Pilates for Injuries
Hip replacement is a major surgery that can have a profound impact on the life of the patient. A skilled surgeon, good rehabilitation and a structured post rehabilitation exercise regime can have tremendous benefits and make the recovery process a success.The White House Pilates approach and the attention to form and detail applied in this method, are wonderful for clients in the post-rehabilitative state. It helps to ensure that their injury will not have a negative impact on their posture and alignment. This is very important in helping the client live pain free.
WHP has a proven record with helping people live pain free after total hip replacement.We recommend post-rehabilated Hip clients attend 2 private sessions a week. In the sessions we will emphasize on the Principles of Pilates. With the proper alignment and balanced muscle development you may find yourself walking around a little taller after a total hip replacement. Your risk of hip re-injury will be significantly reduced. Don't let a bad hip injury take over your life. White House Pilates studios can help you find that beautiful, active and joyful life. It is important to remember Pilates will need to become a lifestyle for your post hip replacement.
Recently, a strong emphasis has been placed on establishing rehabilitation protocols after primary total hip and knee arthroplasty in an attempt to shorten, improve, and standardize the postoperative period of recovery. Less invasive surgical techniques, patient demands, and the pressure of insurance regulations have forced postoperative rehabilitation to be placed on an expedited scale. With these concerns in mind, Read more..
Rehabilitaion Benefits of Pilates
According to Dr. Nicholas DiNubile, who coined the word "boomeritis," baby boomers who subjected their bodies to hard-core exercise may be susceptible to hip and other types of injuries, which may eventually require hip replacement surgery. One can speculate that it was not the intensity, but the mindlessness of these exercises that caused the injuries. In contrast, Pilates originally gave his technique the name Contrology, which implies controlled, mindful movements. Since hip replacement post-operative exercise has a number of contraindications, the controlled movements of Pilates exercise are often helpful. Read more
Pilates & Total Hip Replacement
A total hip replacement (THR) is a common orthopaedic surgical procedure. It is generally necessary when a hip is diagnosed with osteoarthritis by X-ray or MRI and the individual experiences persistent pain. The client will probably complain of pain in the groin radiating down the anterior aspect of the thigh sometimes also effecting the knee especially when weight bearing & gait. They also present with limited movement of the hip with rotation abduction & adduction.THR can also be performed following trauma to the hip resulting in fracture to the neck of femur or also with congenital hip formation. Read more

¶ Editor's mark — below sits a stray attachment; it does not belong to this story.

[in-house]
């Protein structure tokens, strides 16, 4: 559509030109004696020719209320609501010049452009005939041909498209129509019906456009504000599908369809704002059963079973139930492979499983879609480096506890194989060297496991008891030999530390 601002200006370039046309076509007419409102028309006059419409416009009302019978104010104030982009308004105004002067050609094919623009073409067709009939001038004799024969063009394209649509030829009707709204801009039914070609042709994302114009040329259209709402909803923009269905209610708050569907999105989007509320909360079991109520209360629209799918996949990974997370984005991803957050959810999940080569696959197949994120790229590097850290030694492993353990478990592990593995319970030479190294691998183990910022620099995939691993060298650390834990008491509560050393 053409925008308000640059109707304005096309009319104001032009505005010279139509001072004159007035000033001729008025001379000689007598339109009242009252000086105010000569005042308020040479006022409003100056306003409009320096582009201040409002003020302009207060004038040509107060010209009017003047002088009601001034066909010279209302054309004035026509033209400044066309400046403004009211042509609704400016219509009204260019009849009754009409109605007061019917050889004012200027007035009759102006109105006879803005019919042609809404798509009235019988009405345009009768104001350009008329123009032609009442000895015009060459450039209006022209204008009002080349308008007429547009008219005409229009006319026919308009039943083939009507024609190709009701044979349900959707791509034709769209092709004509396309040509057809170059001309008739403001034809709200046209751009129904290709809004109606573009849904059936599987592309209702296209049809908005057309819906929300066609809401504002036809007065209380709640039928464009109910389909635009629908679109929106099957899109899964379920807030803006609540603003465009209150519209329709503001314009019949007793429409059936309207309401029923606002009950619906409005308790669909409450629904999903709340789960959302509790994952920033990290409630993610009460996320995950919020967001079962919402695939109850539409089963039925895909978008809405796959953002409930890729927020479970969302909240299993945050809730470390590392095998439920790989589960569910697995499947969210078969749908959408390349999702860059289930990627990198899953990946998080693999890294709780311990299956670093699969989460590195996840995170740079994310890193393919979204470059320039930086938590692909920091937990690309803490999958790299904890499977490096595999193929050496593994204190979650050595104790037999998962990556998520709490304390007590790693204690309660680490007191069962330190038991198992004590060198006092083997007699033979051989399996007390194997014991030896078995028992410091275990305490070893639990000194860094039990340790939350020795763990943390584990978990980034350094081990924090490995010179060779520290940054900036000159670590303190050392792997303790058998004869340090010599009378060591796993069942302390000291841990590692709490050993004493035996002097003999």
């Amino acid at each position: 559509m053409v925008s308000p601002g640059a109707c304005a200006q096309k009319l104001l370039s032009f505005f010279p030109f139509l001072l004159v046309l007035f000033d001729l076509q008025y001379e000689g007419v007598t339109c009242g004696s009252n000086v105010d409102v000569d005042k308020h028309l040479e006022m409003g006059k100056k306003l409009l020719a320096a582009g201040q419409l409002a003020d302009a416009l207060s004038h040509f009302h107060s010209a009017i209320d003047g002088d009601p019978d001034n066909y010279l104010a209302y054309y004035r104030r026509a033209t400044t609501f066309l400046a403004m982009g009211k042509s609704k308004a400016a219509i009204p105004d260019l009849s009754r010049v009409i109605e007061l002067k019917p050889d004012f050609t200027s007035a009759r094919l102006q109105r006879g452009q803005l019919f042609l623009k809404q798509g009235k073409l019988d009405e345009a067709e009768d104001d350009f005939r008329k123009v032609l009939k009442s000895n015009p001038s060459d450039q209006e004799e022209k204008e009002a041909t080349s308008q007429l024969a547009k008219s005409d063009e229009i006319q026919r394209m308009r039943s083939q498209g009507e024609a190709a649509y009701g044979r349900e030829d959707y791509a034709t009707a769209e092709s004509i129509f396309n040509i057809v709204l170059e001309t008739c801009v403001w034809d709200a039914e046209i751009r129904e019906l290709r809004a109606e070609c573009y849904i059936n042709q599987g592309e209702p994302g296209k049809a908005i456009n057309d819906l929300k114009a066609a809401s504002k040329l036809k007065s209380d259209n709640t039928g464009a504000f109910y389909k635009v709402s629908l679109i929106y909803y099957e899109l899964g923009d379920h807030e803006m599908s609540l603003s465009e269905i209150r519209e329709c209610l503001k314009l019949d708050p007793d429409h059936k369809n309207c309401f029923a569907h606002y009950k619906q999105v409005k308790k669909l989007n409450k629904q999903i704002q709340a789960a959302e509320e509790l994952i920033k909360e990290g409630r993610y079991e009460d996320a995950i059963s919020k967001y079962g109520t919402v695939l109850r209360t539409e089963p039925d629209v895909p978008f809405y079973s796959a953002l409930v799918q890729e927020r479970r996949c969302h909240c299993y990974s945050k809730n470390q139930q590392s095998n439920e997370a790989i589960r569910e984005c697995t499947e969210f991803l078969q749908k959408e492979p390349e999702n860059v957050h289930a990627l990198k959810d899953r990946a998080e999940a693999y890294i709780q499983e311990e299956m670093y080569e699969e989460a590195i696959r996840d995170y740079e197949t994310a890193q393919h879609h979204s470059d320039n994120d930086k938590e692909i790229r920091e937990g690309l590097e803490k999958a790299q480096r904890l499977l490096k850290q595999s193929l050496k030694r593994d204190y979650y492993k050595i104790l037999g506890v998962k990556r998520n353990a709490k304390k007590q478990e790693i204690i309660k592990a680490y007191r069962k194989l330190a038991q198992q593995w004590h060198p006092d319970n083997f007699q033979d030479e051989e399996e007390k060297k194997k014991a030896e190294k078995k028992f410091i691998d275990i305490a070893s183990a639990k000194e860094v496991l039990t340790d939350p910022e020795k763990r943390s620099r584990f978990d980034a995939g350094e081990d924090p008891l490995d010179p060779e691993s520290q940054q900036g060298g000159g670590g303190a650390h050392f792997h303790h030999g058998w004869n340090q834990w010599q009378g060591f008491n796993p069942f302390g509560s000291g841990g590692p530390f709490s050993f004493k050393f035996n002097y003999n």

The Ultimate Pilates Guide to Hip and Knee Replacements
The number of hip and knee replacements has increased by 84% in the past decade making these surgeries the 12th most common inpatient procedures in 2010. Due to the nature of a Pilates workout, it is the perfect program to facilitate recovery after hip/knee surgery.
Osteoarthritis is the most common reason for a total or partial hip and knee replacement. Just in the United States alone osteoarthritis affects 13.9% of adults ages 25 and up and 33.6% of those 65 and up (according to CDC statistics.)
In general, 9 out of 10 people experience dramatic pain relief after a replacement but living with an artificial joint poses new challenges. Some people going in for surgery expect that they will be able to use their new artificial joint just like a natural one but without all the pain. After working with several clients both before and after a replacement I can see that getting used to a new joint takes time and a whole new approach to movement.
Pilates is the ultimate rehabilitation workout for these clients. Prior to surgery they lived with pain for many years, sometimes even decades. This pain created compensation strategies in their bodies that won’t be fixed by simply replacing the joint. Even though the pain is gone now, the body is still used to moving as if it were protecting the painful area. Plus the limited range of motion in the joint as well as the “unnatural” sensation experienced by some of the post-replacement population makes regular daily activities as well as traditional exercise more challenging and sometimes even dangerous.
Pilates offers just the right approach to rebuild balanced movement patterns in the body as well as maximize the benefits of the artificial joint.
Several experienced Pilates instructors and studio owners share their advice on working with the clients before and after hip and knee surgeries. These answers will be of particular interest to Pilates instructors working with this population as well as to Pilates students who experience hip/knee problems or are rebuilding their strength after a replacement.More Info